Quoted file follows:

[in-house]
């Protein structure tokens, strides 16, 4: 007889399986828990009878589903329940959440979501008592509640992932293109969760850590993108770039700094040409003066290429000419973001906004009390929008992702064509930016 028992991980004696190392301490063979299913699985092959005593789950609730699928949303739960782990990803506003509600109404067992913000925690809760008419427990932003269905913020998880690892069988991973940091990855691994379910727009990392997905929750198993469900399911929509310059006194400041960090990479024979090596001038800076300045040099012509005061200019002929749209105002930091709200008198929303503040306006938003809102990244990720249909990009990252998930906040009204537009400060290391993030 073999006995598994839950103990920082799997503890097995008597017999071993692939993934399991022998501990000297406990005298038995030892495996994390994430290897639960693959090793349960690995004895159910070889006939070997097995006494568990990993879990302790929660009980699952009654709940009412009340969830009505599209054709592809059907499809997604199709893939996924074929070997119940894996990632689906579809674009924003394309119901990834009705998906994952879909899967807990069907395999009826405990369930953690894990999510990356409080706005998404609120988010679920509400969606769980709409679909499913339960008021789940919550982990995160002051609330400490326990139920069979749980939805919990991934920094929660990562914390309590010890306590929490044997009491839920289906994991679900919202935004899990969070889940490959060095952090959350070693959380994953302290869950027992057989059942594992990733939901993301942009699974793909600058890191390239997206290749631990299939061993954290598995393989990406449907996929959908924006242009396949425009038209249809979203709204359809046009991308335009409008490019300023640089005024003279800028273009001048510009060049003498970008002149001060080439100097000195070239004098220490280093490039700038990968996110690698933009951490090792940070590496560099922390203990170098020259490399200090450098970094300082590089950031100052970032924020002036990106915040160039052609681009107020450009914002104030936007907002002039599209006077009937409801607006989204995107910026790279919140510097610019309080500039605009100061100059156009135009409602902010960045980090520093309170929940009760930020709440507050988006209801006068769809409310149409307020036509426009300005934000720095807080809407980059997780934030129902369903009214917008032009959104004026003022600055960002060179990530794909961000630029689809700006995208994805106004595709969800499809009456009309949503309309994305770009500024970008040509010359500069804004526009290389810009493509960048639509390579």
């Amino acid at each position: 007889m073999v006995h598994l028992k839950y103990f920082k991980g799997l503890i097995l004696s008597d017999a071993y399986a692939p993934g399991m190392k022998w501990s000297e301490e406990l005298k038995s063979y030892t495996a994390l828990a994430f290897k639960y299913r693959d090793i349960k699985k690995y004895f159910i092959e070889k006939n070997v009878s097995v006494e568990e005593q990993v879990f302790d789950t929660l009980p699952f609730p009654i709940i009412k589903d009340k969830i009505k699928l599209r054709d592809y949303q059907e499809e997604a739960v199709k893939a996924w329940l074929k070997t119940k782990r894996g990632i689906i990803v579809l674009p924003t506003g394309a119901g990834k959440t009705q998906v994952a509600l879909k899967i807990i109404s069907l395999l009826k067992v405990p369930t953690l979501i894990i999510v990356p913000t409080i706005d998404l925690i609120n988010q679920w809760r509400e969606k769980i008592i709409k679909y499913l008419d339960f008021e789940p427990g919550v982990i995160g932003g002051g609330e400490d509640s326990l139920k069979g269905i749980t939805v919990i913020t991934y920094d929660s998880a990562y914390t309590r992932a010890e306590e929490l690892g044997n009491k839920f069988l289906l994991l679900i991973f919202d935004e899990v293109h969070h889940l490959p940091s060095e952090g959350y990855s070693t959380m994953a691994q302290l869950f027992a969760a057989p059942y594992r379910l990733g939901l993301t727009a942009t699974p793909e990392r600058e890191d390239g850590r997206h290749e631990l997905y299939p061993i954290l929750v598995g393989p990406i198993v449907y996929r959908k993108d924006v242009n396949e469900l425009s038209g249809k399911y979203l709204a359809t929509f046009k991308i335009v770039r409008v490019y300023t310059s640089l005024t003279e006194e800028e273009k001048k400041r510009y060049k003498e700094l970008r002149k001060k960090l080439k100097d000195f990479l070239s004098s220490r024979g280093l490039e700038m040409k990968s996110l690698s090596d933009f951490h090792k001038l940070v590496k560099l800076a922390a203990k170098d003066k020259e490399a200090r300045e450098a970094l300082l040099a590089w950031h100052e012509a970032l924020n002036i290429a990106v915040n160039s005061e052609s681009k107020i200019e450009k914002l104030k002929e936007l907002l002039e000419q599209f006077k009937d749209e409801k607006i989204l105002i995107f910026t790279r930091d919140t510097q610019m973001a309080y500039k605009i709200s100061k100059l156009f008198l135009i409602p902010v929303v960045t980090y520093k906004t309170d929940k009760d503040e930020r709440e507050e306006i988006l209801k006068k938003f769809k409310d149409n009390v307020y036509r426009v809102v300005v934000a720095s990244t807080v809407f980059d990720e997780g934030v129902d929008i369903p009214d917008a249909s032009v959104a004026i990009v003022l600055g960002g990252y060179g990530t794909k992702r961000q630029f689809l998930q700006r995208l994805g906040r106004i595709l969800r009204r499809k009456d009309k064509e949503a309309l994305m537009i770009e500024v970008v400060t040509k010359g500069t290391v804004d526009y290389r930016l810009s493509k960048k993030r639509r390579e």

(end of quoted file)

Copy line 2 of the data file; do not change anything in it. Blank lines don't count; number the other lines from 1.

């Protein structure tokens, strides 16, 4: 007889399986828990009878589903329940959440979501008592509640992932293109969760850590993108770039700094040409003066290429000419973001906004009390929008992702064509930016 028992991980004696190392301490063979299913699985092959005593789950609730699928949303739960782990990803506003509600109404067992913000925690809760008419427990932003269905913020998880690892069988991973940091990855691994379910727009990392997905929750198993469900399911929509310059006194400041960090990479024979090596001038800076300045040099012509005061200019002929749209105002930091709200008198929303503040306006938003809102990244990720249909990009990252998930906040009204537009400060290391993030 073999006995598994839950103990920082799997503890097995008597017999071993692939993934399991022998501990000297406990005298038995030892495996994390994430290897639960693959090793349960690995004895159910070889006939070997097995006494568990990993879990302790929660009980699952009654709940009412009340969830009505599209054709592809059907499809997604199709893939996924074929070997119940894996990632689906579809674009924003394309119901990834009705998906994952879909899967807990069907395999009826405990369930953690894990999510990356409080706005998404609120988010679920509400969606769980709409679909499913339960008021789940919550982990995160002051609330400490326990139920069979749980939805919990991934920094929660990562914390309590010890306590929490044997009491839920289906994991679900919202935004899990969070889940490959060095952090959350070693959380994953302290869950027992057989059942594992990733939901993301942009699974793909600058890191390239997206290749631990299939061993954290598995393989990406449907996929959908924006242009396949425009038209249809979203709204359809046009991308335009409008490019300023640089005024003279800028273009001048510009060049003498970008002149001060080439100097000195070239004098220490280093490039700038990968996110690698933009951490090792940070590496560099922390203990170098020259490399200090450098970094300082590089950031100052970032924020002036990106915040160039052609681009107020450009914002104030936007907002002039599209006077009937409801607006989204995107910026790279919140510097610019309080500039605009100061100059156009135009409602902010960045980090520093309170929940009760930020709440507050988006209801006068769809409310149409307020036509426009300005934000720095807080809407980059997780934030129902369903009214917008032009959104004026003022600055960002060179990530794909961000630029689809700006995208994805106004595709969800499809009456009309949503309309994305770009500024970008040509010359500069804004526009290389810009493509960048639509390579």